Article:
Obama: U.S. is still AAA nation
Senior administration officials accuse S&P of going ahead with the downgrade despite a $2 trillion mathematical error; in first public comments on the downgrade, Obama said Washington had the power to fix its own political dysfunction.
President Barack Obama yesterday blamed a downgrade in the United States's credit rating on political gridlock in Washington and said he would offer some recommendations on how to reduce federal deficits - mainly through "common sense and compromise". He stopped short of sharp criticism of Standard & Poor's for its downgrade of U.S. debt to AA + from AAA on Friday.
Senior administration officials have accused S&P of going ahead with the downgrade despite a $2 trillion mathematical error.
In his first public comments on the credit downgrade, which S&P announced late Friday, Obama said Washington had the power to fix its own political dysfunction.
"Markets will rise and fall, but this is the United States of America. No matter what some agency may say, we have always been and always will be a AAA country," Obama said.
Yet as Obama spoke, stock markets were registering another steep decline, dropping more than 450 points in afternoon trading.
Obama said in the White House appearance yesterday that he hopes S&P's downgrade of U.S. debt will give U.S. lawmakers a new sense of urgency to tackle long-term deficit spending. He did not believe the reductions could be carried out with spending cuts alone, Obama said.
S&P officials dropped the U.S. government's rating from the top rating of AAA to AA +, based on a lack of confidence that Congress and the president will be able to shake their political gridlock and make more serious reductions in the long-term debt.
The agency professed itself dissatisfied with the deal that lawmakers reached last week just in time to prevent a government default.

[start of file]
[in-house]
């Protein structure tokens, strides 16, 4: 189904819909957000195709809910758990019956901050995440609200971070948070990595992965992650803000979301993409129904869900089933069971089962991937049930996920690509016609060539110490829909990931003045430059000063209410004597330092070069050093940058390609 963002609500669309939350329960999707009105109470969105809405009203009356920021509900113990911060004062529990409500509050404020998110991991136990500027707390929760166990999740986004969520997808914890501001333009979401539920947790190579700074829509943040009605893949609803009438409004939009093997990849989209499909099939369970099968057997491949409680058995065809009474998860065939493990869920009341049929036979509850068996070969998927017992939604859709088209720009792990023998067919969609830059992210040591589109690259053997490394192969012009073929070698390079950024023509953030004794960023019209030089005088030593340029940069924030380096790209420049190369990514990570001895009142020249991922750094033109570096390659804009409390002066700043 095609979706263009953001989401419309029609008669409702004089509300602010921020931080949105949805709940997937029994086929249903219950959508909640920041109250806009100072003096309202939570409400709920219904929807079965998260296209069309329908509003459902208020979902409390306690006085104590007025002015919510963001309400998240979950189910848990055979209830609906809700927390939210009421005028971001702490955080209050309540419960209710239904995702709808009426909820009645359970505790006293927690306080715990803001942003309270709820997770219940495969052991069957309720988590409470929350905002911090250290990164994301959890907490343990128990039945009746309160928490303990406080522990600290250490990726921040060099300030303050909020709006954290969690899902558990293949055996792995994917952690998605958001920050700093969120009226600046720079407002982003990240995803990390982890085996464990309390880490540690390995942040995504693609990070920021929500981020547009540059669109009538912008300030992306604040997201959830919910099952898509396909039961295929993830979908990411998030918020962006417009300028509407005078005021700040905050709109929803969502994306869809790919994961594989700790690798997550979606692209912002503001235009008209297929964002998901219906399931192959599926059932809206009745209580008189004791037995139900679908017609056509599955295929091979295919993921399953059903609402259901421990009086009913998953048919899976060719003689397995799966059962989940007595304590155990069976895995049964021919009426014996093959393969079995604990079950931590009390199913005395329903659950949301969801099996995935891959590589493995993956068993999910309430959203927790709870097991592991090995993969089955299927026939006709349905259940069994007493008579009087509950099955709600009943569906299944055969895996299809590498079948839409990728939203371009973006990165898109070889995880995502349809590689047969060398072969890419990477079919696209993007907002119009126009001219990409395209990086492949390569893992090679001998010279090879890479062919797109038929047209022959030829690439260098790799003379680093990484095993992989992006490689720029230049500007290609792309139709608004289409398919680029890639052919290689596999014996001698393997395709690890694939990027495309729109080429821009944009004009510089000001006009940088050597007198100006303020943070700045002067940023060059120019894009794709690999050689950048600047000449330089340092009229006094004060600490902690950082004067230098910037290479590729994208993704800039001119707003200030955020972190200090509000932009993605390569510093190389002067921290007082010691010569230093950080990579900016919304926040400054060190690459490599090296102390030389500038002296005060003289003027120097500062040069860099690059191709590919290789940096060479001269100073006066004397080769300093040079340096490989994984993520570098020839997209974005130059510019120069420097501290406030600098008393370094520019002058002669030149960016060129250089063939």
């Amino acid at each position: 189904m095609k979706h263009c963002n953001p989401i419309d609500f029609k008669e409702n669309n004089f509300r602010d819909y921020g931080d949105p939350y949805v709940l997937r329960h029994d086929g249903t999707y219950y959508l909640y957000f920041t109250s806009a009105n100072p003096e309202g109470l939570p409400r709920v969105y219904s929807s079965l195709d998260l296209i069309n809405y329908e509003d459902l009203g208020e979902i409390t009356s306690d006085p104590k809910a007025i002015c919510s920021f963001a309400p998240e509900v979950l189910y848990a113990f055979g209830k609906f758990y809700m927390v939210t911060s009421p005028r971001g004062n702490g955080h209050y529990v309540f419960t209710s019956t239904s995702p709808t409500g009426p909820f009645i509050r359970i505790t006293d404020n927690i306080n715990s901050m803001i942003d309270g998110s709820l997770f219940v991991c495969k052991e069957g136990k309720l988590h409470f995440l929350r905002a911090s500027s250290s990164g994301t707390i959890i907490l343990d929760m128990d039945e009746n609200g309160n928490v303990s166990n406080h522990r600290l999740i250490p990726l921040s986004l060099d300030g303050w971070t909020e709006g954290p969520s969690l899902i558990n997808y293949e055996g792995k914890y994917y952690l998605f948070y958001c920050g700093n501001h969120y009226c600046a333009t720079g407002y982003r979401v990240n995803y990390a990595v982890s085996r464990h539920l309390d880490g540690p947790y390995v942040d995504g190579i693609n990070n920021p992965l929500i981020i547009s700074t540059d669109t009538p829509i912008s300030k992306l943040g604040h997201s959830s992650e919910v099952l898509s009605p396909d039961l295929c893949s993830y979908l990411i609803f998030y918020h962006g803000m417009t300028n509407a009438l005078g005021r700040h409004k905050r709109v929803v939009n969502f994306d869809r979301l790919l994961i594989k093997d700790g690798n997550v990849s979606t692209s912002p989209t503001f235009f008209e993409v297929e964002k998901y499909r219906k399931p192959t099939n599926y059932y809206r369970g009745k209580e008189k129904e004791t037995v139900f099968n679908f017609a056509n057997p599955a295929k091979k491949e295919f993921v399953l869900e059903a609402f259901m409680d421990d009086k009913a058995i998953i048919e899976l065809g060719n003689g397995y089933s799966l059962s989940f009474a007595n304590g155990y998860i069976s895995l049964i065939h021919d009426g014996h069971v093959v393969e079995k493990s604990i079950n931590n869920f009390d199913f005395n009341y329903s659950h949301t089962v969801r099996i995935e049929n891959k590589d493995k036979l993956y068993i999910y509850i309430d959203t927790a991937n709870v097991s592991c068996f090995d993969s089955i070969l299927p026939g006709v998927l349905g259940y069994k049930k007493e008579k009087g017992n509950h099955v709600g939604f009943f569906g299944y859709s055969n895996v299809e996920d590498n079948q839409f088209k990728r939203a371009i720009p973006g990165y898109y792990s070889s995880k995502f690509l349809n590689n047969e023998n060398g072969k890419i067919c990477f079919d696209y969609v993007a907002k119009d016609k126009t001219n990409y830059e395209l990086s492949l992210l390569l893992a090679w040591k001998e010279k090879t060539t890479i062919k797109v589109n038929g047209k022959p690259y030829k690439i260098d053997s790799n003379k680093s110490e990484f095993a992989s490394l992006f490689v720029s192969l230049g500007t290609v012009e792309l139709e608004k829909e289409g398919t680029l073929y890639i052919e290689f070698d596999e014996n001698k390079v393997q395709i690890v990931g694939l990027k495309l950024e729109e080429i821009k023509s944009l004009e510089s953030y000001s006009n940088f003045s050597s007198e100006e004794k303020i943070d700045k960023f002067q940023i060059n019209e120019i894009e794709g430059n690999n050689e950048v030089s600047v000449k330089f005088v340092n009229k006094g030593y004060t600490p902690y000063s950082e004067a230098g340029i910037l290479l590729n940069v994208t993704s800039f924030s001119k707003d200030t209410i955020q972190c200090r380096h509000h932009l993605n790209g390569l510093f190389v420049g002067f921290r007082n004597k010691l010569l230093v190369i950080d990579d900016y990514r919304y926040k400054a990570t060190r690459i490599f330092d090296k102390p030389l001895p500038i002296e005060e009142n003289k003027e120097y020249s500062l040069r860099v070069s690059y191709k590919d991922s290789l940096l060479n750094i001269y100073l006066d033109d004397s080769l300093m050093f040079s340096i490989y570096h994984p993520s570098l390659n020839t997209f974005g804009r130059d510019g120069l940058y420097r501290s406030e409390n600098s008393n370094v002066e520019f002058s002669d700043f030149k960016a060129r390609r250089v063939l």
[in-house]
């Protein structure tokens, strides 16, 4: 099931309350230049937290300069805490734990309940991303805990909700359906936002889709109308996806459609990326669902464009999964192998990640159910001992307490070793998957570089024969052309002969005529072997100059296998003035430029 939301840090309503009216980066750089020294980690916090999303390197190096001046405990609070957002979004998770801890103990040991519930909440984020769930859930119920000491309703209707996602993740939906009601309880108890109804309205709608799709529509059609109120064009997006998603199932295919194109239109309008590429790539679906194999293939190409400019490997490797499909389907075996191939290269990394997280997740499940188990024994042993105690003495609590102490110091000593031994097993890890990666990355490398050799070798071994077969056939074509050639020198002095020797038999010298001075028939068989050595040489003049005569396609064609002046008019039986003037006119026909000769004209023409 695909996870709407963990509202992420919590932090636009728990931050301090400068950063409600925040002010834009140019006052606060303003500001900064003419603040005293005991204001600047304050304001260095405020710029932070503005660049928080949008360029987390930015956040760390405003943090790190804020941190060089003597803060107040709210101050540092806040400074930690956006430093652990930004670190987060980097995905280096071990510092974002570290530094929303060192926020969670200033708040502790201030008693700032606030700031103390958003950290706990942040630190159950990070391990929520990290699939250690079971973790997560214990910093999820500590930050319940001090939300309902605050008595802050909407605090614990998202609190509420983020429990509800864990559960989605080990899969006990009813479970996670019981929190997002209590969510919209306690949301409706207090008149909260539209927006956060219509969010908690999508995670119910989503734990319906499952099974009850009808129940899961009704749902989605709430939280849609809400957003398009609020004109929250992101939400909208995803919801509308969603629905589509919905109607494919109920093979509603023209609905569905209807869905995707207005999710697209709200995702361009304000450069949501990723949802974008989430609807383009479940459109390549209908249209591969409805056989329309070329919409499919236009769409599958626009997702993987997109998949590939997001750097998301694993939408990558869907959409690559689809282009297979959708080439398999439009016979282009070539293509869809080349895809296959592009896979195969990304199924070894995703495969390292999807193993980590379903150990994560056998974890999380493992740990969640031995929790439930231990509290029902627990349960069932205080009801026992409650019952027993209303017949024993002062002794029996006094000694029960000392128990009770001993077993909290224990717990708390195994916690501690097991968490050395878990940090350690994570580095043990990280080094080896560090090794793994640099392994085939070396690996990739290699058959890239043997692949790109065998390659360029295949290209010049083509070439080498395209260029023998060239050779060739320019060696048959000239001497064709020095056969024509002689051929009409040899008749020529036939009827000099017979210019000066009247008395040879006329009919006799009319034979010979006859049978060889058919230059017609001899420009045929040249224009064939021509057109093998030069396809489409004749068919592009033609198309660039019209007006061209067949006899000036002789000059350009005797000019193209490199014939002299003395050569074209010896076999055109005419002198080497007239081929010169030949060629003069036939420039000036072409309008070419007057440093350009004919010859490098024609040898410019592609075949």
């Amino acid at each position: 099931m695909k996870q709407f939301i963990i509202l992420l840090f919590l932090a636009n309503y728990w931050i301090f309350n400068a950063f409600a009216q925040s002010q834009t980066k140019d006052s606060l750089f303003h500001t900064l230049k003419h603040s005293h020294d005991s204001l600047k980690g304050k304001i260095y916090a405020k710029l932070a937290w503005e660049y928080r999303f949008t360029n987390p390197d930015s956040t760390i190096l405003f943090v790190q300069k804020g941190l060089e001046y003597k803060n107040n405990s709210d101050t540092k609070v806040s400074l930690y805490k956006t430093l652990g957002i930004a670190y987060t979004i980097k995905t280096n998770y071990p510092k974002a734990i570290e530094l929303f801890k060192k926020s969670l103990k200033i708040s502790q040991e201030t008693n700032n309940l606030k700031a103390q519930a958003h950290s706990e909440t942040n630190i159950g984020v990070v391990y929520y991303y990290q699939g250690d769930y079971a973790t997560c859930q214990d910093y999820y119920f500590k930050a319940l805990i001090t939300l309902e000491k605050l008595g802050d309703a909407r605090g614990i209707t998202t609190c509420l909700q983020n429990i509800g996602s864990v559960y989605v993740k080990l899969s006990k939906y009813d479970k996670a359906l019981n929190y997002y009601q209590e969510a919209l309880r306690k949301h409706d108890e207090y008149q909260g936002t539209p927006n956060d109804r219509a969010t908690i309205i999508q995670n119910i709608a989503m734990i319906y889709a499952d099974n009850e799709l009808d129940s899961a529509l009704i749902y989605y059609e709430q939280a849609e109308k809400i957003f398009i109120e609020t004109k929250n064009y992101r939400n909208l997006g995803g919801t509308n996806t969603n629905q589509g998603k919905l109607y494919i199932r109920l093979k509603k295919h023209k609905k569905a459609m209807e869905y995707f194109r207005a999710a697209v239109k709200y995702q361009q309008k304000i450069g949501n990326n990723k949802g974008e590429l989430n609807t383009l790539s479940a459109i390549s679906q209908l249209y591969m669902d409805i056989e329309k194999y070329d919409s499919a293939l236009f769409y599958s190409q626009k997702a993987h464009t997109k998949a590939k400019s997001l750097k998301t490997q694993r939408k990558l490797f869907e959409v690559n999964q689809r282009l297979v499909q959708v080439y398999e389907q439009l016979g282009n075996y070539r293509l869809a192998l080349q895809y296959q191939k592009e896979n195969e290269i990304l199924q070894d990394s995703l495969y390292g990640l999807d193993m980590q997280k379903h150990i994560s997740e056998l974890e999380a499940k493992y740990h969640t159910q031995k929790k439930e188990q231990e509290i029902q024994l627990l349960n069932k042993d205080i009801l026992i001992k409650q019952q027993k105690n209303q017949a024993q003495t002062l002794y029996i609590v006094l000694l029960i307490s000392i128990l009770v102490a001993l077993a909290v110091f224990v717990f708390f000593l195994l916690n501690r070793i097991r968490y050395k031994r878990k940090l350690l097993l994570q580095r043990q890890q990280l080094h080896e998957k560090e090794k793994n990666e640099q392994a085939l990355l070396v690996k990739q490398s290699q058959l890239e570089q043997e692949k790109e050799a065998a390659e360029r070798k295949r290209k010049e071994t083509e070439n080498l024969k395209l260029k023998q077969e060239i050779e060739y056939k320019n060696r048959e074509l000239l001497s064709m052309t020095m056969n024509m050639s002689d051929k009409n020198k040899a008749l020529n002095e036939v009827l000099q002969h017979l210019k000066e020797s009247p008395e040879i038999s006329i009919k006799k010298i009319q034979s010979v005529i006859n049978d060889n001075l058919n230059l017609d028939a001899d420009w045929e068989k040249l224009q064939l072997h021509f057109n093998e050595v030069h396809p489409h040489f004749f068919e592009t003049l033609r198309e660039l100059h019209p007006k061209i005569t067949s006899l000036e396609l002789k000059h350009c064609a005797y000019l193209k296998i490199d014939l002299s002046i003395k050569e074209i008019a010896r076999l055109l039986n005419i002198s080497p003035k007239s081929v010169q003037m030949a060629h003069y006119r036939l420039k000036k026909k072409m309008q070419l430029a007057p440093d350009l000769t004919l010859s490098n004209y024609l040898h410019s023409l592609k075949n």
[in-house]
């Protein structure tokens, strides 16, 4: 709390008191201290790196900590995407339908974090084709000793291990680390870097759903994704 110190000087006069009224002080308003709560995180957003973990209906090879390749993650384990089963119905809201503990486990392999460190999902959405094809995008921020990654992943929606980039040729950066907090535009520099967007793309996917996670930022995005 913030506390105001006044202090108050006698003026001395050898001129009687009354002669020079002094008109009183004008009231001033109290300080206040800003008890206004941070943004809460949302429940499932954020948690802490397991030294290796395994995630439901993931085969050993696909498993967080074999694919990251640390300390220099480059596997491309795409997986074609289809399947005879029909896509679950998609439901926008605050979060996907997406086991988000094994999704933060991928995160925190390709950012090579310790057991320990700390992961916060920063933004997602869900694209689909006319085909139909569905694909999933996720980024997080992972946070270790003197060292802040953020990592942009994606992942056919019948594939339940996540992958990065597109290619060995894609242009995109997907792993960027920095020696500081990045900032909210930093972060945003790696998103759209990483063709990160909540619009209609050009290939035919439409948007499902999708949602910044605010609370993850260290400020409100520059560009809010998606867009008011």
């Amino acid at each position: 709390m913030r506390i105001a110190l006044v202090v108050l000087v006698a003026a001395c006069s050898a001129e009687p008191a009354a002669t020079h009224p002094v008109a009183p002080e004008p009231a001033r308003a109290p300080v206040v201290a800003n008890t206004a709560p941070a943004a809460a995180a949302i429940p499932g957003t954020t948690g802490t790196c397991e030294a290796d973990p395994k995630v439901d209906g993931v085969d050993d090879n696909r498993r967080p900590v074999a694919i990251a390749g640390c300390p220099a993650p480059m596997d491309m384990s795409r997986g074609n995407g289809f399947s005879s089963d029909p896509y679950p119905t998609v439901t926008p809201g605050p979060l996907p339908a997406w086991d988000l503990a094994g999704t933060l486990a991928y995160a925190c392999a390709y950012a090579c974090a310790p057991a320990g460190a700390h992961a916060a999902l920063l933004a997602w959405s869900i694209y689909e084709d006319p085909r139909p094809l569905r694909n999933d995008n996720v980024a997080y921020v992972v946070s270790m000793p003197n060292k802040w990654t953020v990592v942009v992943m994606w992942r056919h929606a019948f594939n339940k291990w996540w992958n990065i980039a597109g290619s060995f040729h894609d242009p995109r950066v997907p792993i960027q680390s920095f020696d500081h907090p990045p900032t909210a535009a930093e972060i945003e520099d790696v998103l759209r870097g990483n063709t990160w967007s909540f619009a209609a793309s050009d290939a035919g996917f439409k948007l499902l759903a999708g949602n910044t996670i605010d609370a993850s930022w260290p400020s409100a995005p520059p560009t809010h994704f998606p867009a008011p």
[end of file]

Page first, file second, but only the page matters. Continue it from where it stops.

A joint bipartisan congressional committee, to be formed under the legislation passed last week that averted a government default, is to report its recommendations in late November on how to cut $1.5 trillion in spending over a decade.
Obama said he would offer his own recommendations for fixing the problem and cited again the need to raise taxes on wealthier Americans and make modest adjustments to popular but expensive entitlement programs.
"Making these reforms doesn't require any radical steps. What it does require is common sense and compromise," Obama said.
He said U.S. problems are "imminently solvable" but that political gridlock has made compromise extremely difficult and has contributed to a picture of economic uncertainty.
The president called on Congress to extend a payroll tax cut and unemployment benefits, saying if this is not done soon it will lead to 1 million fewer jobs and less economic growth.
Yet the president's reassurance that America is and was a blue-chip AAA country may have come a hair late for the Street, where equities tumbled for the second straight session. The CBOE Volatility Index, Wall Street's "fear gauge," jumped 45% to an intraday peak at 46.90, in the VIX's first leap above 40 since May 2010.
Yesterday's huge sell-off extended the losses in the previous week, which was Wall Street's worst in more than two years. The benchmark S&P 500 index lost 6.66% yesterday and the Dow Jones lost 5.55%.
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